Two years ago, Gavin Haworth had fulfilled an ambition he had given himself 30 years to achieve when a ewe from his and his wife Becky’s Hurrsdale flock took the title.
While Gavin was understandably disappointed not to be able to attempt retaining the crown, he and Becky are still more than involved with the Jacob Sheep Society and Gavin has organised the judges for the Jacob classes at Gargrave Show and Kilnsey Show.
Becky and Gavin are presently getting set for the annual pedigree Jacob sales which start in early August in Worcester and include the Northern Jacob Sale at Skipton in early September.
Gavin said it is a massive part of his and Becky’s calendar, as well as running their son Isaac to football competitions.
“Thirteen years ago the Northern Jacob Sale moved to Skipton livestock market and Becky and I have run and organised it every year. I’ve also auctioneered. It is now the biggest pedigree Jacob sale in the country and holds the breed record.
“Winning at the Great Yorkshire Show is my biggest achievement. It’s the one I’ve always wanted to win and what I set out to do. I won with a two-horned homebred ewe. For me it has to be homebred, something that you’ve bred through your own breeding lines.”
Gavin wasn’t born into a farming family. He said he simply had a love of having sheep from an early age.
“I used to get my dad to take me to the old auction mart that’s now Morrisons as often as possible to look at the sheep, pigs and cattle. It’s like when people say something’s just in you. That’s how it has always been."
As Gavin came closer to leaving school he mentioned to his parents that he really wanted to be involved in farming and have his own sheep. Gavin said his father told him the facts of life about a farming future, but that he also helped him try to achieve his dream.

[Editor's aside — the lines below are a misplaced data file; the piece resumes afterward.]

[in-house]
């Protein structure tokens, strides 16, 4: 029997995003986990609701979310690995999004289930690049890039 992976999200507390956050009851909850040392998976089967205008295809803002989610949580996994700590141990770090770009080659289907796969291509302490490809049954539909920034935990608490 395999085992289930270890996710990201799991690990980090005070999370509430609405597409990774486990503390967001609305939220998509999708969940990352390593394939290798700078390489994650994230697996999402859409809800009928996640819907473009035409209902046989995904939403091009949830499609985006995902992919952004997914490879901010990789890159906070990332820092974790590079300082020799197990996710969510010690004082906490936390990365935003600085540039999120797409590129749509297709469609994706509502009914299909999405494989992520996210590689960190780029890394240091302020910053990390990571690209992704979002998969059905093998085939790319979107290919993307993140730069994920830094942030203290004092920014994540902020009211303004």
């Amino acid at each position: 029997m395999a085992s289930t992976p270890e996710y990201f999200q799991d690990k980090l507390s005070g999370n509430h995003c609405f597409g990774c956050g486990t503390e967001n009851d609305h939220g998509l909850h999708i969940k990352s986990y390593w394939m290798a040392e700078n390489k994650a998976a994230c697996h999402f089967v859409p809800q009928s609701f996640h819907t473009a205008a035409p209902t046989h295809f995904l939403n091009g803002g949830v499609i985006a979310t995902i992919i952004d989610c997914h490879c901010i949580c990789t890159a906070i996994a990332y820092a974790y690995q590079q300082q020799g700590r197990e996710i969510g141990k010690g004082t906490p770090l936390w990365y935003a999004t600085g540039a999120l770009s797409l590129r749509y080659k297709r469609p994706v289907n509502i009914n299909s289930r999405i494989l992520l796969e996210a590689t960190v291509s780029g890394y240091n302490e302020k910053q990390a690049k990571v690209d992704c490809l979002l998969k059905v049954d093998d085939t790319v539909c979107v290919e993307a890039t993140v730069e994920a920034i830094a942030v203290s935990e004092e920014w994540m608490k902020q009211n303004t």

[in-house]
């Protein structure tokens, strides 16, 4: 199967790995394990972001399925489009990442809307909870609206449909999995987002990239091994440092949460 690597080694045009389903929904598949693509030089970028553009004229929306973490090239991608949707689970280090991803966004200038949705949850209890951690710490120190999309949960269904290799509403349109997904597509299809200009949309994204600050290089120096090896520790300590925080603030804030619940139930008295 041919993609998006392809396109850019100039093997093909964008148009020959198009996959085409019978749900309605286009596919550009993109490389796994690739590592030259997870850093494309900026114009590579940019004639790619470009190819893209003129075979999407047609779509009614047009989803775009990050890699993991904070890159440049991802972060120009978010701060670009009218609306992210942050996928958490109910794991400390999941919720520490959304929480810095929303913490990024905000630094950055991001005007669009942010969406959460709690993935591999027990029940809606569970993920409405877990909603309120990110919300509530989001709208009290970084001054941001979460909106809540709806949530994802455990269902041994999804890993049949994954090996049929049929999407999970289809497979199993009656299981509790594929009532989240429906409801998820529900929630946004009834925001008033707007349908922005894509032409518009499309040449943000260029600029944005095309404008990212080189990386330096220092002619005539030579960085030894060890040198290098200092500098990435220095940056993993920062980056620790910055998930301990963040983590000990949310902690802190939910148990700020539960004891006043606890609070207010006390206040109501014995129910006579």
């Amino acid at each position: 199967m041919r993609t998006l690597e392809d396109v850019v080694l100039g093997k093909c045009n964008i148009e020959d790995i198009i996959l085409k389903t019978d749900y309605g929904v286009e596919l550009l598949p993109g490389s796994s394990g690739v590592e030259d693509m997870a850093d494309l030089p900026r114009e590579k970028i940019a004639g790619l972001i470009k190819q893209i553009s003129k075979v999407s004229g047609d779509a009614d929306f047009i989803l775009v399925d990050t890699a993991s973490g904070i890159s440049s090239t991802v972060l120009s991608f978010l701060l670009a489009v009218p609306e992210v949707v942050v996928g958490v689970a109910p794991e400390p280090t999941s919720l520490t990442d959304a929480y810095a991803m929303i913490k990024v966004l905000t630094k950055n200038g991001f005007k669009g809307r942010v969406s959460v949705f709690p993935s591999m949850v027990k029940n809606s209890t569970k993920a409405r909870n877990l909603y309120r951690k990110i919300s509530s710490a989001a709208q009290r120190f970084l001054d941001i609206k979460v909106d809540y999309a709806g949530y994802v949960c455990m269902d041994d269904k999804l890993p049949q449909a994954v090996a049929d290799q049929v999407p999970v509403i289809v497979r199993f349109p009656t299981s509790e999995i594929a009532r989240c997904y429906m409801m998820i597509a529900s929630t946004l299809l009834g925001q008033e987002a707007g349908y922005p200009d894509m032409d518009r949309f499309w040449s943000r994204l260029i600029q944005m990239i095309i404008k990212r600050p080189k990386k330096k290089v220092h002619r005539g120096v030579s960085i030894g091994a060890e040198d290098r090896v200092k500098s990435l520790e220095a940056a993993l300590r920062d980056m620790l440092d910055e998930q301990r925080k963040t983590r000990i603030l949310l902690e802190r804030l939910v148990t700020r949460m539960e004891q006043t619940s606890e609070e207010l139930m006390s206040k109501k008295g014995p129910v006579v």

“Dad said I needed to do something that would earn me a living, as with not being from a farming background it would be difficult. He told me there was no money in farming, said I should go to art college because I’d always been good at art and design, but also took me around the local area to see whether any farmer would take me on for weekends or evenings.
“I found a job on a farm for a man called John Pringle who everybody knew as JP.”
Gavin said that he had also taken on his own five pet lambs, initially in his parents’ back garden.
“They were commercial Texel and Suffolk crosses. I had them the entirety of their lives. They are the only sheep I’ve ever said I’d keep until they day they died. They all made it to 15 years plus.
“I bred my flock up from those five females, took on some land and bought a few more, including an Oxford Down cross out of Skipton that I bought out of the fatstock hall and took home in the boot of my Peugeot 106. I called it Boot too.”
Gavin’s flock grew to 150 breeding ewes, while he was working variously for dairy and sheep farmer Martin Jennings at Cowling, as a sign writer in Skipton and for 14 years with a local DIY firm called JACS until 2019. He’s now a meat inspector with the Food Standards Agency and monitors slaughterhouses.
Gavin said all of his roles have allowed him to carry on with his sheep but that he has reduced the number to 45 breeding ewes at present.
“I’ll increase numbers again once our children - Isaac, eight, and Emily, three, - are settled down and can be involved. At the moment we are running everywhere for Isaac’s football. He’s a chance of being on the books at Accrington Stanley.
“Becky and I would still love a farm of our own and we have been close to a tenancy twice.
“I love my Jacobs. We lamb in January. I started with them 18-19 years ago after talking with Ross Greenwood and Mick Thorpe in the auction mart café at Skipton. Mick said he had loads of them and Ross asked him to bring him half a dozen. I went for a couple because I had no money.
“A short while later I met Robert Locker, who is now my best mate, at the Royal Show. We bought a tup together. The rest is history.”
Becky and Gavin met when Becky, who grew up in Warwickshire and studied business and tourism at Cheltenham University, came to Skipton for her work placement year.
Becky said they are looking forward to Emily joining Isaac in young handlers’ competitions.
“We always try to support our local shows as much as the big ones and we are looking forward to being back in Harrogate next year.”